Well, we all know her gut feeling was correct. 

When Bundy was finally arrested after what he claimed to be for possession of burglary tools, Kendall’s retelling shift’s from her relationship to her leaving it. She knew the truth he wouldn’t tell. Throughout her rising suspicions and during Bundy’s arrest, Kendall struggled with alcoholism. The latter half of the book is her recovery from not only addiction but also from the lies she was living. After his arrest she felt relieved until  he escaped the second time in the same state as her, but she shortly learned that he had made it to Florida. She provides the letters he sent her, trying to express his love but what she took as a ploy to gain support for his side. She learned to distance herself from him. She parallels her distancing from Bundy to her distancing from alcohol. As she gained sobriety, she started seeing herself as a person without Bundy. She struggled to ignore letters and phone calls, but she visited him in prison only twice. Until one phone call. Bundy called very close to the end of their contact and basically confessed to the crimes, claiming to be sick. She could finally know for 100% fact that every suspicion she had of  him wasn’t merely just a weird feeling,  but that they were all true. After his final sentencing, she managed to ignore him almost  all together, only using the news to keep tabs on what was happening. The memoir ends with her talking about what got her through the end of Bundy: her daughter, sobriety, and God.

My Reactions

This memoir has to be one of the best I’ve read in a while. It’s definitely the most shocking. I found myself not wanting to do anything other than reading just so I could finish it. Anytime I had free time, the book was in my hand. Before class and work, during work on occasion. I was staying up late to read it because it just had me wrapped! I finished it in about 3 days. If I didn’t have obligations, like class, work and sleeping, it probably would have only been one day!. The fact that it was all true makes it that much more enrapturing. Kendall gives a one-of-a-kind perspective on a monster that she knew as a person. You’d think that after finding out who he was, she would run the other way and never stop. However, as you’ll read, that’s much easier said than done. She discusses how hard it was to just turn away from the man she was in love with, the one who also claimed to love her, because of something so sudden and so unbelievably extraordinary.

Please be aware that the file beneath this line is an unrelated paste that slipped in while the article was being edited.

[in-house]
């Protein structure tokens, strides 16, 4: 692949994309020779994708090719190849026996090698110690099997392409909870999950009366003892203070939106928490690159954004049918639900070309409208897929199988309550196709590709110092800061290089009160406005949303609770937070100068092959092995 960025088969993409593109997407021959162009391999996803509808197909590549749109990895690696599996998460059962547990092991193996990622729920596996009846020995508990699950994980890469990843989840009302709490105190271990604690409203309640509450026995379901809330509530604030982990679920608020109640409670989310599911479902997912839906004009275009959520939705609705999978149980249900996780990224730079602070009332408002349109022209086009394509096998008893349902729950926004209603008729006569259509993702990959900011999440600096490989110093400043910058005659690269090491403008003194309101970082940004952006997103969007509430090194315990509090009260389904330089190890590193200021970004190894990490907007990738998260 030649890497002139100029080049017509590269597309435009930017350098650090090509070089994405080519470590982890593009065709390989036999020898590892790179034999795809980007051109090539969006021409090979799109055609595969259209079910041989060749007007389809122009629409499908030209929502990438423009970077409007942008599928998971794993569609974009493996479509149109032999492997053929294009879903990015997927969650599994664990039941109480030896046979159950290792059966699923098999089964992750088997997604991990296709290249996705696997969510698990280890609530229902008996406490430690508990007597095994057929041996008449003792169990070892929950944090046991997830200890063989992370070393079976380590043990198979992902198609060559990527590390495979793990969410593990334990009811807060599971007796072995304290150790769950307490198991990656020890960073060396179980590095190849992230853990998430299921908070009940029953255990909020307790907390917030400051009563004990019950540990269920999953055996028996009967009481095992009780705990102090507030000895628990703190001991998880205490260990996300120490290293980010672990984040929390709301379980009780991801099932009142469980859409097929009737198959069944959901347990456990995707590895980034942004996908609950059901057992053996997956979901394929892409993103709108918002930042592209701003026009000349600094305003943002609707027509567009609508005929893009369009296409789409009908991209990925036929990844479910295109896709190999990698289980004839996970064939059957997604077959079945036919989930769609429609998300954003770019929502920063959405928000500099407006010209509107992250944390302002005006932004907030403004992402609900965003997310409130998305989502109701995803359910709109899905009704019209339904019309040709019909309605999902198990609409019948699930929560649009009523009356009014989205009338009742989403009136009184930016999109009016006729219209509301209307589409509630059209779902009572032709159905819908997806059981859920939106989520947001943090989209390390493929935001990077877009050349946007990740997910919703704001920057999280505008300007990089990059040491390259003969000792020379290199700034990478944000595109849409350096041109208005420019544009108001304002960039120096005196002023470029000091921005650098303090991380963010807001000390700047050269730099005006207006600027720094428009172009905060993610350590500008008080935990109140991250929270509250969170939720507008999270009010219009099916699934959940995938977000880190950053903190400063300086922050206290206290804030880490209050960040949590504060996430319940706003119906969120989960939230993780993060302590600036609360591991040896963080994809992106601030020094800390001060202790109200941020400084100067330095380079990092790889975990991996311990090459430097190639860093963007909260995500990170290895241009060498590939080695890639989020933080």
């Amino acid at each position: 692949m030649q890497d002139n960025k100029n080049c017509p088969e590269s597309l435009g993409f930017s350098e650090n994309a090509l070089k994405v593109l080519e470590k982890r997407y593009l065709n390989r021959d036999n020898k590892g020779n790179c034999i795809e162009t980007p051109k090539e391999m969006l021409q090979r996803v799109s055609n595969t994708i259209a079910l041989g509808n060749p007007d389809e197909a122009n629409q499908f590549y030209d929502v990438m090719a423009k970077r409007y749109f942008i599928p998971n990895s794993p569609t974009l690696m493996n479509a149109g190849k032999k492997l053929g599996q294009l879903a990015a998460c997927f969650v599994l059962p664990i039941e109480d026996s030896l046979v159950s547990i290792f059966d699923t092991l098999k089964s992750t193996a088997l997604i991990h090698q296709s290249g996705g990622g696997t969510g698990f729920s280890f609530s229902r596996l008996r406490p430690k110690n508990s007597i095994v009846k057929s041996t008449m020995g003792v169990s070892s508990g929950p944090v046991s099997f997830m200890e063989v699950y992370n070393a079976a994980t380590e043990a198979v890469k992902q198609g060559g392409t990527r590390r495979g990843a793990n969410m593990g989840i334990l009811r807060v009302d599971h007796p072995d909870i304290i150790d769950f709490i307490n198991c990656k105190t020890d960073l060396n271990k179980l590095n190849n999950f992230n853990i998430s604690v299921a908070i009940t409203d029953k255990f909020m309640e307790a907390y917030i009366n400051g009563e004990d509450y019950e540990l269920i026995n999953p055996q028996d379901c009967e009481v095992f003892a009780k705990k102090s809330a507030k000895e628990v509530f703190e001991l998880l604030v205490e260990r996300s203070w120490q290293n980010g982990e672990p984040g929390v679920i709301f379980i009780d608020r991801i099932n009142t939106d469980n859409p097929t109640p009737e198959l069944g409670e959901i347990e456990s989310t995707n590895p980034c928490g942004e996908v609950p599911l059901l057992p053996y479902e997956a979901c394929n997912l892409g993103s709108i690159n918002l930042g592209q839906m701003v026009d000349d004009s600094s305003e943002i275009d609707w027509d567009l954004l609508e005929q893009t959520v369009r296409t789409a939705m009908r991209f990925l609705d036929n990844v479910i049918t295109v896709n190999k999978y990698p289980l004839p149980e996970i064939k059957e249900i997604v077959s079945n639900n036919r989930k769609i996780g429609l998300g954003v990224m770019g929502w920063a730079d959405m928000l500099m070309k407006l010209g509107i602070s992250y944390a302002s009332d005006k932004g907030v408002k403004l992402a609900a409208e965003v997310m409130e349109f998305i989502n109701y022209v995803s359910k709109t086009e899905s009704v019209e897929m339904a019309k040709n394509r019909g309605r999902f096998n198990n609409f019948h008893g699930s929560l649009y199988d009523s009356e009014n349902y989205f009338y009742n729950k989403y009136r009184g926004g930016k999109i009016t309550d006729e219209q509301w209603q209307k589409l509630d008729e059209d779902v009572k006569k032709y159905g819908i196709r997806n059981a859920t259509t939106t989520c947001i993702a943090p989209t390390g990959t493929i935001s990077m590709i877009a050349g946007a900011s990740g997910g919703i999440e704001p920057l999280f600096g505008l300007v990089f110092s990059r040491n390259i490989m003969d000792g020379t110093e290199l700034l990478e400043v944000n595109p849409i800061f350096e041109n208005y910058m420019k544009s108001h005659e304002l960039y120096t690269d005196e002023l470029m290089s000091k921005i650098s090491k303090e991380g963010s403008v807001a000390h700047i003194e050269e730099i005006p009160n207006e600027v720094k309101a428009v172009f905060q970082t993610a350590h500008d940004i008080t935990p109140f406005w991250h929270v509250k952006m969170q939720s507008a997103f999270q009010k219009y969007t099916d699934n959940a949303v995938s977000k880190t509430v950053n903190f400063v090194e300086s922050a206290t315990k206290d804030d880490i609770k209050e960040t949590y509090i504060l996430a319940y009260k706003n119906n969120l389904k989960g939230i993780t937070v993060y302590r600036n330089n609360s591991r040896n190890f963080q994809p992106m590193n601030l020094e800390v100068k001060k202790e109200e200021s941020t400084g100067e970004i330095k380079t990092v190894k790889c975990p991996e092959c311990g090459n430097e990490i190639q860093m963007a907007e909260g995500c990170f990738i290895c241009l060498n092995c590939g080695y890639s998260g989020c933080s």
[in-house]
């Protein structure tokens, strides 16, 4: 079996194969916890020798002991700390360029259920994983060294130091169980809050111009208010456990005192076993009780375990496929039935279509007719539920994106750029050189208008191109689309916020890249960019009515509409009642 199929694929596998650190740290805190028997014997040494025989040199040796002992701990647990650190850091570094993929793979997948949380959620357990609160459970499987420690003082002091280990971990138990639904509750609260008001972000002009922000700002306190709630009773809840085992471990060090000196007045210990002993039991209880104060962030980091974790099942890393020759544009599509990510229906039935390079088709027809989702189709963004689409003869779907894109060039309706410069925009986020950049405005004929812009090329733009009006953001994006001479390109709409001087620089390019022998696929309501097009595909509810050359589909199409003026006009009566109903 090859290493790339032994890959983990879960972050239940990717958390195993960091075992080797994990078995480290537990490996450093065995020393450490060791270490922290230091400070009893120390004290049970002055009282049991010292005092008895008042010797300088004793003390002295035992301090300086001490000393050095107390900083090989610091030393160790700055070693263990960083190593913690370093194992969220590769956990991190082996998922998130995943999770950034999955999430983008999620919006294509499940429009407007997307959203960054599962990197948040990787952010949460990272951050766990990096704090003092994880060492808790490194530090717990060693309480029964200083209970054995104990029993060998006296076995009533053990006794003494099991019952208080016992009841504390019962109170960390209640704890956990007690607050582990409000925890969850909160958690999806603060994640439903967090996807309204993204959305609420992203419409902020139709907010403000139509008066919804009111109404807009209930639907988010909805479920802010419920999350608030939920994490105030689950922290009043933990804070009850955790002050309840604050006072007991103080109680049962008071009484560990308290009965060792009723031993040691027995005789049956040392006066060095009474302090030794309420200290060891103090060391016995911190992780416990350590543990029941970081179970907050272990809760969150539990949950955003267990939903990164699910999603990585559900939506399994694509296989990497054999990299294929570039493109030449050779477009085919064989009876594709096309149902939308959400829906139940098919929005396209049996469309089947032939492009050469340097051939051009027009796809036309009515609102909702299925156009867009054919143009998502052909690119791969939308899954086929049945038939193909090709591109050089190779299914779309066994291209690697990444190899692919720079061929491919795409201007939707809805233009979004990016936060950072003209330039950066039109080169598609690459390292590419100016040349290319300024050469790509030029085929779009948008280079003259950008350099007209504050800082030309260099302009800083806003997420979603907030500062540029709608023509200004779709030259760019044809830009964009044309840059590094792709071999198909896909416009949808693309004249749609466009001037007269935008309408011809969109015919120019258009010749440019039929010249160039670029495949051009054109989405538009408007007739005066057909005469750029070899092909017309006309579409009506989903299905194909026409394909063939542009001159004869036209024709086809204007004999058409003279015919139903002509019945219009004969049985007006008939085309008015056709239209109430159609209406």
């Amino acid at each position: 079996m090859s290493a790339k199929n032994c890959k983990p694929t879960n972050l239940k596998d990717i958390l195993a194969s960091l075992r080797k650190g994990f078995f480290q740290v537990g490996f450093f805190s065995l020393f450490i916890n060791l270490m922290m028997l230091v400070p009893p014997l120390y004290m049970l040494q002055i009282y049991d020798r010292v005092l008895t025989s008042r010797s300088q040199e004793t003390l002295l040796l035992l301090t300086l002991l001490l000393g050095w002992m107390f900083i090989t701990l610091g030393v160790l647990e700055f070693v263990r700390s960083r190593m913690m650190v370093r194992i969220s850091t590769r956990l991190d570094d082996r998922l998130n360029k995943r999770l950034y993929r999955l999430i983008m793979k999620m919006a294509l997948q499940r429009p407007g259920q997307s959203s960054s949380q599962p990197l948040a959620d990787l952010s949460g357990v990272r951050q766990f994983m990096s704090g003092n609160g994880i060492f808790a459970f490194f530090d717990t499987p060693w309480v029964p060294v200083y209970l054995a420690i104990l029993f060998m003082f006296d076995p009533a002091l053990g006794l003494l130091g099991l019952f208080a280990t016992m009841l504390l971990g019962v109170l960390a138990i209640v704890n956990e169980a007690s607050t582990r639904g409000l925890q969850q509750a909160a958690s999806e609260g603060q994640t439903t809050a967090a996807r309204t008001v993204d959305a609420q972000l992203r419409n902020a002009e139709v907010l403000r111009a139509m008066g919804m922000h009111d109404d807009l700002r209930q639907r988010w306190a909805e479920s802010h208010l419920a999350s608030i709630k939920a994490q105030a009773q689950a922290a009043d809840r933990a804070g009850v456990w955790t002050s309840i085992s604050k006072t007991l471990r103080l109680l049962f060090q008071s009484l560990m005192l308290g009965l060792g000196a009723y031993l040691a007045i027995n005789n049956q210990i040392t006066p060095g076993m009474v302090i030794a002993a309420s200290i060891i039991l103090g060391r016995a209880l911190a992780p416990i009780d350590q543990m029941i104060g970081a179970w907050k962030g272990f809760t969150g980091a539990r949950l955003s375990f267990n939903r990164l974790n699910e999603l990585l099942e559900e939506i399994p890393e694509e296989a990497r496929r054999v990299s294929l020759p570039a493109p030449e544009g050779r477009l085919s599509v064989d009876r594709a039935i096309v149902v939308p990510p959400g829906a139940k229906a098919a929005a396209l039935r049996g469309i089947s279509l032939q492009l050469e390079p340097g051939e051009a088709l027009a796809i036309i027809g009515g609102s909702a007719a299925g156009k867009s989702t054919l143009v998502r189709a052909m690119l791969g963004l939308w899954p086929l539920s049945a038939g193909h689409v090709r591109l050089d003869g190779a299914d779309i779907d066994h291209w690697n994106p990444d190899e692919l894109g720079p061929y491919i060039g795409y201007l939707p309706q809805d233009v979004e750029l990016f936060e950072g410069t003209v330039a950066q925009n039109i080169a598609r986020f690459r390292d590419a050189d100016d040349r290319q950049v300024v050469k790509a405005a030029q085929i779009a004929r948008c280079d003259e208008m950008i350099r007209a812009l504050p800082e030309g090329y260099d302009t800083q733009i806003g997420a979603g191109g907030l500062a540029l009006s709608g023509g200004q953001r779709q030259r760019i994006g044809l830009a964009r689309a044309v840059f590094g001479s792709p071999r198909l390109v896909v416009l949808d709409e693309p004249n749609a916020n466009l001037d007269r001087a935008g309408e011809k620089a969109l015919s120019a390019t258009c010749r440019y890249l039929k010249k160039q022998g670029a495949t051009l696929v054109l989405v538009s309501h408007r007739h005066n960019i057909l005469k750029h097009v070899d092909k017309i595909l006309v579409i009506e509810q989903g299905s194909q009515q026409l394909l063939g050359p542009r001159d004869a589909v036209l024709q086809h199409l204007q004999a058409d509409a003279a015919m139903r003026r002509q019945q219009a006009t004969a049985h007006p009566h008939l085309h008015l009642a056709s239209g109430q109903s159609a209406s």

The book gives amazing insight into the actual person behind the depravity and monstrosity we all know as Ted Bundy. I would highly recommend reading this book if you are interested in true crime, psychology, or even just looking for something that will hook you from the first few pages.

Closing note

I know it seems like I’ve been talking about how this book humanizes Ted Bundy. That is not at all what the goal of this review is in the slightest. While this book does show the more human side of Bundy,  that he was capable of being loving and caring, it should not take away from what else he was capable of: horrendous torture and killing. Kendall was simply another woman manipulated by Bundy’s charm and near the end of their relationship, she was just lucky enough to not meet the same fate as the others.

Arwen Jeger

C of C '25

Heyo! I'm just a gal that loves to read, watch movies, and explore the world around me. If you ever need a good book or show to get into, or just a solid piece of advice, I got your back!